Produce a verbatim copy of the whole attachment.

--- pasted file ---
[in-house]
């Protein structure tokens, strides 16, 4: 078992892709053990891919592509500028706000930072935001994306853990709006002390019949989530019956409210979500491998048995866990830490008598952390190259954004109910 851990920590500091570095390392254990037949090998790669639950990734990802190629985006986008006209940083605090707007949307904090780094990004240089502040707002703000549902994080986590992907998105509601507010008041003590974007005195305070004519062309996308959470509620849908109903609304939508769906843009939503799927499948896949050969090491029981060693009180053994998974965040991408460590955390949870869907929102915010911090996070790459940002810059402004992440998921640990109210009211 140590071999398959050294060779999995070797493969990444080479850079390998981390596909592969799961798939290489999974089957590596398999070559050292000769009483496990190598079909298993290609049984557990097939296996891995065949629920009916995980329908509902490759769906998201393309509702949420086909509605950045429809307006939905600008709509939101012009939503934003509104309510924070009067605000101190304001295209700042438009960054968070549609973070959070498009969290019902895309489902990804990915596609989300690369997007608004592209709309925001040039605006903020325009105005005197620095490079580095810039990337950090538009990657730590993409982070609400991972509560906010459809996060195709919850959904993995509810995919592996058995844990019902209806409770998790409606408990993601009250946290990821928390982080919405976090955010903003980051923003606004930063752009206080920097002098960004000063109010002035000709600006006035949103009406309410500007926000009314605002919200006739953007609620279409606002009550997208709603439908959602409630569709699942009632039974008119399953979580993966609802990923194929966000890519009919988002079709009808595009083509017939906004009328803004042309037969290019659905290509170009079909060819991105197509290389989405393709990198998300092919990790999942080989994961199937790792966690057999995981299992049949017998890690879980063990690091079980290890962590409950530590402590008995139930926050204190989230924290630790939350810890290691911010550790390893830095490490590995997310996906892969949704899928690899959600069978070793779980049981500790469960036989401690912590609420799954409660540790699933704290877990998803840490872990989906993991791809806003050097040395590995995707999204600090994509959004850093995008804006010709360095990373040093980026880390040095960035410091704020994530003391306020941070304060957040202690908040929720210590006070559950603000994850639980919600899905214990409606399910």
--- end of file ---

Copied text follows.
[in-house]
């Protein structure tokens, strides 16, 4: 078992892709053990891919592509500028706000930072935001994306853990709006002390019949989530019956409210979500491998048995866990830490008598952390190259954004109910 851990920590500091570095390392254990037949090998790669639950990734990802190629985006986008006209940083605090707007949307904090780094990004240089502040707002703000549902994080986590992907998105509601507010008041003590974007005195305070004519062309996308959470509620849908109903609304939508769906843009939503799927499948896949050969090491029981060693009180053994998974965040991408460590955390949870869907929102915010911090996070790459940002810059402004992440998921640990109210009211 140590071999398959050294060779999995070797493969990444080479850079390998981390596909592969799961798939290489999974089957590596398999070559050292000769009483496990190598079909298993290609049984557990097939296996891995065949629920009916995980329908509902490759769906998201393309509702949420086909509605950045429809307006939905600008709509939101012009939503934003509104309510924070009067605000101190304001295209700042438009960054968070549609973070959070498009969290019902895309489902990804990915596609989300690369997007608004592209709309925001040039605006903020325009105005005197620095490079580095810039990337950090538009990657730590993409982070609400991972509560906010459809996060195709919850959904993995509810995919592996058995844990019902209806409770998790409606408990993601009250946290990821928390982080919405976090955010903003980051923003606004930063752009206080920097002098960004000063109010002035000709600006006035949103009406309410500007926000009314605002919200006739953007609620279409606002009550997208709603439908959602409630569709699942009632039974008119399953979580993966609802990923194929966000890519009919988002079709009808595009083509017939906004009328803004042309037969290019659905290509170009079909060819991105197509290389989405393709990198998300092919990790999942080989994961199937790792966690057999995981299992049949017998890690879980063990690091079980290890962590409950530590402590008995139930926050204190989230924290630790939350810890290691911010550790390893830095490490590995997310996906892969949704899928690899959600069978070793779980049981500790469960036989401690912590609420799954409660540790699933704290877990998803840490872990989906993991791809806003050097040395590995995707999204600090994509959004850093995008804006010709360095990373040093980026880390040095960035410091704020994530003391306020941070304060957040202690908040929720210590006070559950603000994850639980919600899905214990409606399910």